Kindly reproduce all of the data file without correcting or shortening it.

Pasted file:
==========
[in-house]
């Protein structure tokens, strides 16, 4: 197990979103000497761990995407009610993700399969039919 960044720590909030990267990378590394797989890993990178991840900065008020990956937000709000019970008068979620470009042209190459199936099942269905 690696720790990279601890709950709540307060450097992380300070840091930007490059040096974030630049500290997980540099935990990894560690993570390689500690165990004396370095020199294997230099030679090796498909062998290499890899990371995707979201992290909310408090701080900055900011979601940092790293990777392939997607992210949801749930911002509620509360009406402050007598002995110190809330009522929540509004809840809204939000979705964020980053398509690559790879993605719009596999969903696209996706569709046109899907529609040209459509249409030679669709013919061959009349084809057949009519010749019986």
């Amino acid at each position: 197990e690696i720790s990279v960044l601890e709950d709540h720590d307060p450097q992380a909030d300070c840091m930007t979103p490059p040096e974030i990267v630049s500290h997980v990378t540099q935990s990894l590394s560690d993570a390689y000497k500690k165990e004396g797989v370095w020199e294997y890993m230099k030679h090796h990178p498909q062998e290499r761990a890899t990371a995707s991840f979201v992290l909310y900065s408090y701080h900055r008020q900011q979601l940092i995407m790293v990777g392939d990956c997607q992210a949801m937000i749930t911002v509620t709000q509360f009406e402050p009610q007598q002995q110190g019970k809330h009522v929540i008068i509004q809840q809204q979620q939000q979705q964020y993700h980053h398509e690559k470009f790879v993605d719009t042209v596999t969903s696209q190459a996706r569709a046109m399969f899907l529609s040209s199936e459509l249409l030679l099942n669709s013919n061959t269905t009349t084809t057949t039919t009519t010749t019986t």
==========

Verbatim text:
[in-house]
């Protein structure tokens, strides 16, 4: 197990979103000497761990995407009610993700399969039919 960044720590909030990267990378590394797989890993990178991840900065008020990956937000709000019970008068979620470009042209190459199936099942269905 690696720790990279601890709950709540307060450097992380300070840091930007490059040096974030630049500290997980540099935990990894560690993570390689500690165990004396370095020199294997230099030679090796498909062998290499890899990371995707979201992290909310408090701080900055900011979601940092790293990777392939997607992210949801749930911002509620509360009406402050007598002995110190809330009522929540509004809840809204939000979705964020980053398509690559790879993605719009596999969903696209996706569709046109899907529609040209459509249409030679669709013919061959009349084809057949009519010749019986």
């Amino acid at each position: 197990e690696i720790s990279v960044l601890e709950d709540h720590d307060p450097q992380a909030d300070c840091m930007t979103p490059p040096e974030i990267v630049s500290h997980v990378t540099q935990s990894l590394s560690d993570a390689y000497k500690k165990e004396g797989v370095w020199e294997y890993m230099k030679h090796h990178p498909q062998e290499r761990a890899t990371a995707s991840f979201v992290l909310y900065s408090y701080h900055r008020q900011q979601l940092i995407m790293v990777g392939d990956c997607q992210a949801m937000i749930t911002v509620t709000q509360f009406e402050p009610q007598q002995q110190g019970k809330h009522v929540i008068i509004q809840q809204q979620q939000q979705q964020y993700h980053h398509e690559k470009f790879v993605d719009t042209v596999t969903s696209q190459a996706r569709a046109m399969f899907l529609s040209s199936e459509l249409l030679l099942n669709s013919n061959t269905t009349t084809t057949t039919t009519t010749t019986t």